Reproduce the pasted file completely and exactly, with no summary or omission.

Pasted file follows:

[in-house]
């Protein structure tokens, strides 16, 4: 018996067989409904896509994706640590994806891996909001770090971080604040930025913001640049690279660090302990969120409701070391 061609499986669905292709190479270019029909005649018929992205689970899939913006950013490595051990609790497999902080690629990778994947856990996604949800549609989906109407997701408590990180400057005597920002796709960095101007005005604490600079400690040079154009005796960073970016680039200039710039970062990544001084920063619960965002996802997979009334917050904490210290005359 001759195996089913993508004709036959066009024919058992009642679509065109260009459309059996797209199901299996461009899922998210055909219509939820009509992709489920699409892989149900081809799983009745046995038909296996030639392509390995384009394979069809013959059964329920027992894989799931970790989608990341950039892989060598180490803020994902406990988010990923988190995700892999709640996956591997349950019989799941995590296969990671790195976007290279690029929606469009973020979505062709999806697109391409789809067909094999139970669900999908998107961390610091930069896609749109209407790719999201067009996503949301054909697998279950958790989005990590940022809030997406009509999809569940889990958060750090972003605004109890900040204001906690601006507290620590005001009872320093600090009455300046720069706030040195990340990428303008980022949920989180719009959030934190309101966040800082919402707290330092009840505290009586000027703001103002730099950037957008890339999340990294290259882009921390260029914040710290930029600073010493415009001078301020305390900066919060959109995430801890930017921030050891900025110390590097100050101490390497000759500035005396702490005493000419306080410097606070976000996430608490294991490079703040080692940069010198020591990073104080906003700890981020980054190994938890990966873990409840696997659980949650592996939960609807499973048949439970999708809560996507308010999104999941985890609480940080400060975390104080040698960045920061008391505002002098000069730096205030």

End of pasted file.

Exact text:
[in-house]
């Protein structure tokens, strides 16, 4: 018996067989409904896509994706640590994806891996909001770090971080604040930025913001640049690279660090302990969120409701070391 061609499986669905292709190479270019029909005649018929992205689970899939913006950013490595051990609790497999902080690629990778994947856990996604949800549609989906109407997701408590990180400057005597920002796709960095101007005005604490600079400690040079154009005796960073970016680039200039710039970062990544001084920063619960965002996802997979009334917050904490210290005359 001759195996089913993508004709036959066009024919058992009642679509065109260009459309059996797209199901299996461009899922998210055909219509939820009509992709489920699409892989149900081809799983009745046995038909296996030639392509390995384009394979069809013959059964329920027992894989799931970790989608990341950039892989060598180490803020994902406990988010990923988190995700892999709640996956591997349950019989799941995590296969990671790195976007290279690029929606469009973020979505062709999806697109391409789809067909094999139970669900999908998107961390610091930069896609749109209407790719999201067009996503949301054909697998279950958790989005990590940022809030997406009509999809569940889990958060750090972003605004109890900040204001906690601006507290620590005001009872320093600090009455300046720069706030040195990340990428303008980022949920989180719009959030934190309101966040800082919402707290330092009840505290009586000027703001103002730099950037957008890339999340990294290259882009921390260029914040710290930029600073010493415009001078301020305390900066919060959109995430801890930017921030050891900025110390590097100050101490390497000759500035005396702490005493000419306080410097606070976000996430608490294991490079703040080692940069010198020591990073104080906003700890981020980054190994938890990966873990409840696997659980949650592996939960609807499973048949439970999708809560996507308010999104999941985890609480940080400060975390104080040698960045920061008391505002002098000069730096205030």